5. _____ You should get a copy of the City's Permit History for the property.  This is available from the City Engineer's office and will reveal details on the builder, major repairs, upgrades etc.  On some homes, this may be your only link to warranties on windows and roofs where other receipts and paperwork are not available from the sellers. The Permit History may also identify repairs to hidden systems such as the sewer or wiring that otherwise would not be detectable.  Permit Histories record past fire or other major repairs even when sellers fail to disclose them and therefore a Permit History should be regarded as a valuable addition to the inspection preparation by the Buyer.

  6. _____ Get copies of receipts on major appliances, windows, and other repairs from the seller.  Receipts for roof work, windows, waterproofing, and furnaces for example, will usually identify the material and labor warranties.   This is important to you if warranties are still in effect.

  7. _____ Ask if there are any service contracts in effect.  The Gas company for example, offers a service contract on all the gas appliances that is valid for a year and may be transferable.  This might save you unneeded expenses if something breaks after you move in.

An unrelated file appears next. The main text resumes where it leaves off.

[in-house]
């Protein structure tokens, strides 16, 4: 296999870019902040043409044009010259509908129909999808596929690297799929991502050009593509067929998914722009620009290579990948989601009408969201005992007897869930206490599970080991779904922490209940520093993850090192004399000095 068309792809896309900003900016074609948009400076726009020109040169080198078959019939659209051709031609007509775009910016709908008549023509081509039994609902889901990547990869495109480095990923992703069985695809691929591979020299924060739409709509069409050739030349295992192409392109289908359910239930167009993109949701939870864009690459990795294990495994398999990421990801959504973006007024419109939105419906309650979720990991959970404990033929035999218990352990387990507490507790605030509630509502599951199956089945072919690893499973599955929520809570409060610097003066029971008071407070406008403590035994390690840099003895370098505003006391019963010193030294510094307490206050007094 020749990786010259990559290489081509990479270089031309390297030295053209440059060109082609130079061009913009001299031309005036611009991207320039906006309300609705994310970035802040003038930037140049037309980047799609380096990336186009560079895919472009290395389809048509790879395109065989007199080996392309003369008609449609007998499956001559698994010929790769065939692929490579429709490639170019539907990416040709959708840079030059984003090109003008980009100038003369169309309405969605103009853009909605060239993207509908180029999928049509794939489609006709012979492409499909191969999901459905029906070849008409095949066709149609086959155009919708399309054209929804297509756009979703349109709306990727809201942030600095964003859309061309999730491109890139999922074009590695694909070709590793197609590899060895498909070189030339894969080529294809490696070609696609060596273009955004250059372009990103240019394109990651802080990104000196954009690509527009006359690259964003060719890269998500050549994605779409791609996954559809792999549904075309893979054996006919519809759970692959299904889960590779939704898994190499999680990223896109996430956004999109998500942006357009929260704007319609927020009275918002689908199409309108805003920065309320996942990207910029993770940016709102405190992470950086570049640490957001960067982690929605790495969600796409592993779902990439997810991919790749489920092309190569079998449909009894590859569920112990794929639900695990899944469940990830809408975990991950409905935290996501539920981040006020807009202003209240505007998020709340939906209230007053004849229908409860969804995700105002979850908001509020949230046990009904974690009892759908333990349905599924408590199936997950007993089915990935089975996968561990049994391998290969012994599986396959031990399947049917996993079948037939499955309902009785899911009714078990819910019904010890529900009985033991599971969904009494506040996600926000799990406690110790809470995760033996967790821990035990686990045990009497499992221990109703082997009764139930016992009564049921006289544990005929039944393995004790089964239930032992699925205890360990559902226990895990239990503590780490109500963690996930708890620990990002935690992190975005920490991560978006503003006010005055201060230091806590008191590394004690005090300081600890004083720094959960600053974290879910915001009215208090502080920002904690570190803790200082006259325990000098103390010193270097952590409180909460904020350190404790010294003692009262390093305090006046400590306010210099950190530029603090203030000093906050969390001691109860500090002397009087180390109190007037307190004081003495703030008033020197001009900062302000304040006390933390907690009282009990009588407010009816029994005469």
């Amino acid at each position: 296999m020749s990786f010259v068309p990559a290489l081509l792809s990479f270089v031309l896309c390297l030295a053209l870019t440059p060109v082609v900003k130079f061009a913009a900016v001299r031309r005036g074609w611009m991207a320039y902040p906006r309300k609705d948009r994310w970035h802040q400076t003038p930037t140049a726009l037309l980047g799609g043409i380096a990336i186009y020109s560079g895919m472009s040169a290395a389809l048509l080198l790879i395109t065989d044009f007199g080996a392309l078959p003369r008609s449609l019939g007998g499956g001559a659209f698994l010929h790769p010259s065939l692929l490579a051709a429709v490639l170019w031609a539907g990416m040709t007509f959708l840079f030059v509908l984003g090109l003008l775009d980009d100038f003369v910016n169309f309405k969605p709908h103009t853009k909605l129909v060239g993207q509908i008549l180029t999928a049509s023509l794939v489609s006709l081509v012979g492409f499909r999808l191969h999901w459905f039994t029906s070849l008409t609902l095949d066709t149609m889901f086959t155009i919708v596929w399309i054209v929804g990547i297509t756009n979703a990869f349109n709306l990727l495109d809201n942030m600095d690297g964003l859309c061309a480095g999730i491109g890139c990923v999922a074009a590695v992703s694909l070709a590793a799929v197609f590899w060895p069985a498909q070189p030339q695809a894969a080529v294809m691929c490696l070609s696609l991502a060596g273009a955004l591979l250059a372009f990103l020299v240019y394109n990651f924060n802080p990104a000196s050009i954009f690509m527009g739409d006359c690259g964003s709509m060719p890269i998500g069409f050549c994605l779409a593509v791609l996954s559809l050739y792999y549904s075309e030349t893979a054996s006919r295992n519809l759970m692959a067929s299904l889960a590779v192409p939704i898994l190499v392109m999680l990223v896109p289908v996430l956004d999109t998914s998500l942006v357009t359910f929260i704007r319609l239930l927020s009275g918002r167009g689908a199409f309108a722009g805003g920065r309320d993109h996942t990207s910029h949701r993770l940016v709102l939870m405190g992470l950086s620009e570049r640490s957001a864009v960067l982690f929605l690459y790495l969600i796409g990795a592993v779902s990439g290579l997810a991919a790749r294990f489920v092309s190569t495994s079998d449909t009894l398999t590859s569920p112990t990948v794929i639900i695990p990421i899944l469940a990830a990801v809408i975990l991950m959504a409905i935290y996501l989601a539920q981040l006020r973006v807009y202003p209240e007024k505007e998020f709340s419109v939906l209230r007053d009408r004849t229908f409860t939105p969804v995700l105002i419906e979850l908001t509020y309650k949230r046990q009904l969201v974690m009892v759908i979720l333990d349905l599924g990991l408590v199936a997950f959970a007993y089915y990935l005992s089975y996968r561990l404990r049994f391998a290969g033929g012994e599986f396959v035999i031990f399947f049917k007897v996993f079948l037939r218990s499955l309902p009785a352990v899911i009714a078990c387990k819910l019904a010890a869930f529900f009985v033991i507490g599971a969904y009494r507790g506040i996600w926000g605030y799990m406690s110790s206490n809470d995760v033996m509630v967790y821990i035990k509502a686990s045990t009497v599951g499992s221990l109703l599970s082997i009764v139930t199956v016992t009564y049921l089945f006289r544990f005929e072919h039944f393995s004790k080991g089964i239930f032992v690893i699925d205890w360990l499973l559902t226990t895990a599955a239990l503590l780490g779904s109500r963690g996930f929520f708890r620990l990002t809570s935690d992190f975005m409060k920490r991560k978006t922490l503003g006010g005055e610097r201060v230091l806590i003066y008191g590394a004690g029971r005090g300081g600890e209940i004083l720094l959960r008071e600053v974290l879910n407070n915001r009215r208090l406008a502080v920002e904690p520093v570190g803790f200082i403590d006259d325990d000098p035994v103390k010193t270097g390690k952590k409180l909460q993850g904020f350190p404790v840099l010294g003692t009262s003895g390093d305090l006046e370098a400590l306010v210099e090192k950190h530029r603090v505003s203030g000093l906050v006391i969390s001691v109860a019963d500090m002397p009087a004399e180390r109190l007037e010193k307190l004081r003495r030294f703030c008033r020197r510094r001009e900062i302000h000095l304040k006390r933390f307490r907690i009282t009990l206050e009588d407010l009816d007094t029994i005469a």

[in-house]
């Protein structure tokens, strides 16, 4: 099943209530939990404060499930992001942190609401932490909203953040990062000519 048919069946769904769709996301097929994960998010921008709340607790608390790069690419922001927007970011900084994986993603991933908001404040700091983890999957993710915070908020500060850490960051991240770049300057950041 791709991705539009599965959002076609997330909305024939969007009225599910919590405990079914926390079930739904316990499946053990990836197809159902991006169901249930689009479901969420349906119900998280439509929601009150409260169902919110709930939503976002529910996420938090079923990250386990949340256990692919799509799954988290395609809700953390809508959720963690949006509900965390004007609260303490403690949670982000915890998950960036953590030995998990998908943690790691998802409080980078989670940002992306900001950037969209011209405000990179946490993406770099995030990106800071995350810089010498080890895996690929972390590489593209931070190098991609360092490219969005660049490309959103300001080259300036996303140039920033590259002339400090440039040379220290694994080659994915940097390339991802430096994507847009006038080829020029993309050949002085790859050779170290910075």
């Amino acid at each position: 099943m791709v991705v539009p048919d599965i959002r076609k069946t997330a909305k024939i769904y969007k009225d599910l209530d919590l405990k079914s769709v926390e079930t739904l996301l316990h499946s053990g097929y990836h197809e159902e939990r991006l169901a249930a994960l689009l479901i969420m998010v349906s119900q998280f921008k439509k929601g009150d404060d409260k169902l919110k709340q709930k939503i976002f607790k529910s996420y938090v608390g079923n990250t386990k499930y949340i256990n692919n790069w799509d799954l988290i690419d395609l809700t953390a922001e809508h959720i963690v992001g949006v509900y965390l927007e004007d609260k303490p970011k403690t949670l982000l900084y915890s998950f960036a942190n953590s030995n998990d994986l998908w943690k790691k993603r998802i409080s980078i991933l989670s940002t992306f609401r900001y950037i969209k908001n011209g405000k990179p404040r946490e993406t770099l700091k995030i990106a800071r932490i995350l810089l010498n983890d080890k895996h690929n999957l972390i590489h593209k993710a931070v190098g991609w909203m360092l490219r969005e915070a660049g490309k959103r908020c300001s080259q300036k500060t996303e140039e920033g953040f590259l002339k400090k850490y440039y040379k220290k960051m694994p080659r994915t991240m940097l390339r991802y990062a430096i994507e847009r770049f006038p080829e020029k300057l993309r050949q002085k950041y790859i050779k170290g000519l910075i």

8. _____ Look at the front (or rear) yard and ask which way the sewer line leaves the home for the city sewer.  Look for large trees that might be attacking the home's sewer line.  This will soon become your responsibility and your home inspector will not be examining this critical area.  Ask the seller when the last snaking of the sewer line occurred.  If recent, call the plumber and ask what size cutter was used there (a 4" cutter is normal and a 1" cutter means big trouble).  If there is no data and there are large trees nearby, you may want to contact a plumber to run a snake down the sewer line or to conduct a video inspection of the sewer line.  A video inspection will tell you the full condition of the pipes and a snaking will only indicate if they are clear.  Pipe snaking costs around $80 and video inspection around $100-$200 depending on the contractor chosen.

  9. _____ Try to get the inspection done as early as possible in your inspection period.  This may be just the first phase of several other things needed at the home that are advised by your inspector.  You don't want to run out of time without firm knowledge of the furnace, roof, or electrical systems, for example.